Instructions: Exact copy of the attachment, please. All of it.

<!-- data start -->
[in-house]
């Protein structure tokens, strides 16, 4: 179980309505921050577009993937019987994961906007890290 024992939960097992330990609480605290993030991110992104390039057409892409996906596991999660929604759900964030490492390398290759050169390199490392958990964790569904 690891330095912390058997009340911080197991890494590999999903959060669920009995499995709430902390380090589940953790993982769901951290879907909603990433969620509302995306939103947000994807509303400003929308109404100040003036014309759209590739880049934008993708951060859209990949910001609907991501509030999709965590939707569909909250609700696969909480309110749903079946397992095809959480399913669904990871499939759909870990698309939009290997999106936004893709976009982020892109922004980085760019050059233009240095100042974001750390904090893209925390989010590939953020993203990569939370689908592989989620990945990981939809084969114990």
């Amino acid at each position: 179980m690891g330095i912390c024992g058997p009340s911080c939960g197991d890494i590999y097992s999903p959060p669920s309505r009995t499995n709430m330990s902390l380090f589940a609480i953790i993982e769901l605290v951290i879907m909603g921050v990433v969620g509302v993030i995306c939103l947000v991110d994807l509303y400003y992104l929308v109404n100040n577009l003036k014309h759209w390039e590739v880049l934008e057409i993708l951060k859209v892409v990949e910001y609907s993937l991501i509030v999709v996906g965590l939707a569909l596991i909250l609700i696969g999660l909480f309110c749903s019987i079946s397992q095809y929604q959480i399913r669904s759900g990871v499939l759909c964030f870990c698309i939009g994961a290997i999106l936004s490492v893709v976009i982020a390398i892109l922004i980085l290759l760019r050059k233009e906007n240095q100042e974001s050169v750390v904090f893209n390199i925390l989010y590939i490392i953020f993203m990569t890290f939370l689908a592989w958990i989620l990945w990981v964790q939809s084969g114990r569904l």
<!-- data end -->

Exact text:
[in-house]
């Protein structure tokens, strides 16, 4: 179980309505921050577009993937019987994961906007890290 024992939960097992330990609480605290993030991110992104390039057409892409996906596991999660929604759900964030490492390398290759050169390199490392958990964790569904 690891330095912390058997009340911080197991890494590999999903959060669920009995499995709430902390380090589940953790993982769901951290879907909603990433969620509302995306939103947000994807509303400003929308109404100040003036014309759209590739880049934008993708951060859209990949910001609907991501509030999709965590939707569909909250609700696969909480309110749903079946397992095809959480399913669904990871499939759909870990698309939009290997999106936004893709976009982020892109922004980085760019050059233009240095100042974001750390904090893209925390989010590939953020993203990569939370689908592989989620990945990981939809084969114990």
């Amino acid at each position: 179980m690891g330095i912390c024992g058997p009340s911080c939960g197991d890494i590999y097992s999903p959060p669920s309505r009995t499995n709430m330990s902390l380090f589940a609480i953790i993982e769901l605290v951290i879907m909603g921050v990433v969620g509302v993030i995306c939103l947000v991110d994807l509303y400003y992104l929308v109404n100040n577009l003036k014309h759209w390039e590739v880049l934008e057409i993708l951060k859209v892409v990949e910001y609907s993937l991501i509030v999709v996906g965590l939707a569909l596991i909250l609700i696969g999660l909480f309110c749903s019987i079946s397992q095809y929604q959480i399913r669904s759900g990871v499939l759909c964030f870990c698309i939009g994961a290997i999106l936004s490492v893709v976009i982020a390398i892109l922004i980085l290759l760019r050059k233009e906007n240095q100042e974001s050169v750390v904090f893209n390199i925390l989010y590939i490392i953020f993203m990569t890290f939370l689908a592989w958990i989620l990945w990981v964790q939809s084969g114990r569904l």